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October imports a record $244.6B

Trade gap biggest since January; deficit up 11.9% in year

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Photographs by AP

Cranes sit idle at the Port of Baltimore in late 2016. The U.S. trade deficit widened in October to a nine-month high on record imports that reflect steady domestic demand, the Commerce Department reported Tuesday.

WASHINGTON -- Record imports lifted the U.S. trade deficit to $48.7 billion in October, highest since January.

The Commerce Department said Tuesday that the trade gap rose 8.6 percent in October from $44.9 billion in September. Imports hit a record $244.6 billion in October, and exports were unchanged at $195.9 billion.

A trade deficit means that the United States is buying more goods and services from other countries than it is selling to them. A rising trade gap reduces U.S. economic growth.

President Donald Trump views America's huge trade deficits as a sign of economic weakness. He blames them on bad trade deals and abusive practices by China and other trade partners. Conventional economists argue that trade deficits are largely caused not by flawed trade agreements or cheating by particular countries but by a bigger economic force: Americans spend more than they produce, and imports have to fill in the gap.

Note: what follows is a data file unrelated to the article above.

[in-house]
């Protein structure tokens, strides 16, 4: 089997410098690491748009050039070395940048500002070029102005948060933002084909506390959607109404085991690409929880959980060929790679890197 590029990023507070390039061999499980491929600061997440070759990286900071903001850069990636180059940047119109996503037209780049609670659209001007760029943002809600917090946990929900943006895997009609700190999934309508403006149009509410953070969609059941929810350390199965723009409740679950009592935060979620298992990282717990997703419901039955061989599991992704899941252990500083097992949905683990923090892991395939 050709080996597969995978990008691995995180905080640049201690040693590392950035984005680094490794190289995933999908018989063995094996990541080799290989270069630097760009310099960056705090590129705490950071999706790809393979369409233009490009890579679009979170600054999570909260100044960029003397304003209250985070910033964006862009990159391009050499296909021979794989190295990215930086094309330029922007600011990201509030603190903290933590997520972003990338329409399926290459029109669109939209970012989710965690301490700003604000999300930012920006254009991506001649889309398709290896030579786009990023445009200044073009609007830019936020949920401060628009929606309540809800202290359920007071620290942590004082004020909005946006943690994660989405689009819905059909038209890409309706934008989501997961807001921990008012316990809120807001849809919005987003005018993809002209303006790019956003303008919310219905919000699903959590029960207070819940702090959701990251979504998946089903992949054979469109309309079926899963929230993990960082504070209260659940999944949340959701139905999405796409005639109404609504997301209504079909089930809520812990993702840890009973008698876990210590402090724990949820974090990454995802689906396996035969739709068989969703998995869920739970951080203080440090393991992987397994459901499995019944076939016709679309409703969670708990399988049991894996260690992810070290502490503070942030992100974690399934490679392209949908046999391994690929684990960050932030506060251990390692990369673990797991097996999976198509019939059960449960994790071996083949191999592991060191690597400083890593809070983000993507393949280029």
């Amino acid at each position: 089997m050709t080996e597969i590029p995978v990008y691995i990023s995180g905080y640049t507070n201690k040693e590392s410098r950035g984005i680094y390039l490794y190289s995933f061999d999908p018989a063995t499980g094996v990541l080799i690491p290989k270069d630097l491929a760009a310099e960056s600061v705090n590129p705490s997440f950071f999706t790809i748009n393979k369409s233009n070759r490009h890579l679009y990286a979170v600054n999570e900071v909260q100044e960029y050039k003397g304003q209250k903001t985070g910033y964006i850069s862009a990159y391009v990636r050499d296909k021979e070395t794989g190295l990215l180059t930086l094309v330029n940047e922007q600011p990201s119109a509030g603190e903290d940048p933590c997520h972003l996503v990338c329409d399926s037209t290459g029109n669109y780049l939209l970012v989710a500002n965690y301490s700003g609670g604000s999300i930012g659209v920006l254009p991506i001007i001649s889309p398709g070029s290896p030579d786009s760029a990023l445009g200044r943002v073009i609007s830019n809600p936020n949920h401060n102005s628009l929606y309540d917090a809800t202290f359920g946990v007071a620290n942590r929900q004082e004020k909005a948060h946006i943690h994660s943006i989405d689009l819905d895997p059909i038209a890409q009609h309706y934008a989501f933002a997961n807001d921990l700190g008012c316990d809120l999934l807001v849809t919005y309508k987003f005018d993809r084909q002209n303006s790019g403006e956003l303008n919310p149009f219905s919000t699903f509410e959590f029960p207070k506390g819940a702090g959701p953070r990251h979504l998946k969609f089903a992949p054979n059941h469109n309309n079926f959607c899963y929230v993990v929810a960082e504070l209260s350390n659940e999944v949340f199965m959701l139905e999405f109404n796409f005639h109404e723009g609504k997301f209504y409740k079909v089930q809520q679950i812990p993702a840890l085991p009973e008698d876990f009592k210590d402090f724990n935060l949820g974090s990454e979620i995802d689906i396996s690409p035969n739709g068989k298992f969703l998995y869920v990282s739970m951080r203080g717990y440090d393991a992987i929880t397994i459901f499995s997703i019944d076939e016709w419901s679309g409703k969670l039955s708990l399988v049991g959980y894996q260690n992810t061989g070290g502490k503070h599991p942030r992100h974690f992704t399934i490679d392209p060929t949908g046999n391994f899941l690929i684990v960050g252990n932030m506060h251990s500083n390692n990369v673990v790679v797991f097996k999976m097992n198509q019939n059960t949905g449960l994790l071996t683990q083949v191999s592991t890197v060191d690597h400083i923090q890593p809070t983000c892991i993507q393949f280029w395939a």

So far this year, the United States is running a trade deficit of $462.9 billion, up 11.9 percent from a year earlier. U.S. exports are up 5.3 percent this year; a weaker dollar has made U.S. goods less expensive overseas. Imports were up 6.5 percent the first 10 months of 2017.

The politically sensitive trade deficit in goods with China rose 1.7 percent to $35.2 billion from September to October and is up 7 percent this year to $309 billion.

In October, the United States ran a surplus of $20.3 billion with the rest of the world in services such as banking and tourism. But that was overwhelmed by a $69.1 billion deficit in the trade of goods.

Crude oil imports were up $1.5 billion in October. Imports of drilling and oilfield equipment climbed by $304 million, and imports of cellphones and other household goods, jumped.

Part of the surge in imports probably reflected merchants preparing for the Christmas shopping season. Consumer goods imports increased almost $800 million, including a $303 million gain in cellphones and other household goods, as well as more inbound shipments of furniture, appliances, toys and clothing.

The shortfall in merchandise trade, if sustained, may weigh on economic growth in the fourth quarter after net exports added 0.43 percentage point to gross domestic product in the previous three-month period.

Steady consumer spending and a pickup in business investment would continue to drive demand for imports. At the same time, sales of American-made merchandise could improve as economies in the rest of the world advance.

Exports and imports of goods accounted for about three-fourths of America's total trade in 2016; the U.S. typically runs a deficit in merchandise trade and a surplus in services.

Information for this article was contributed by Bloomberg News.

Business on 12/06/2017

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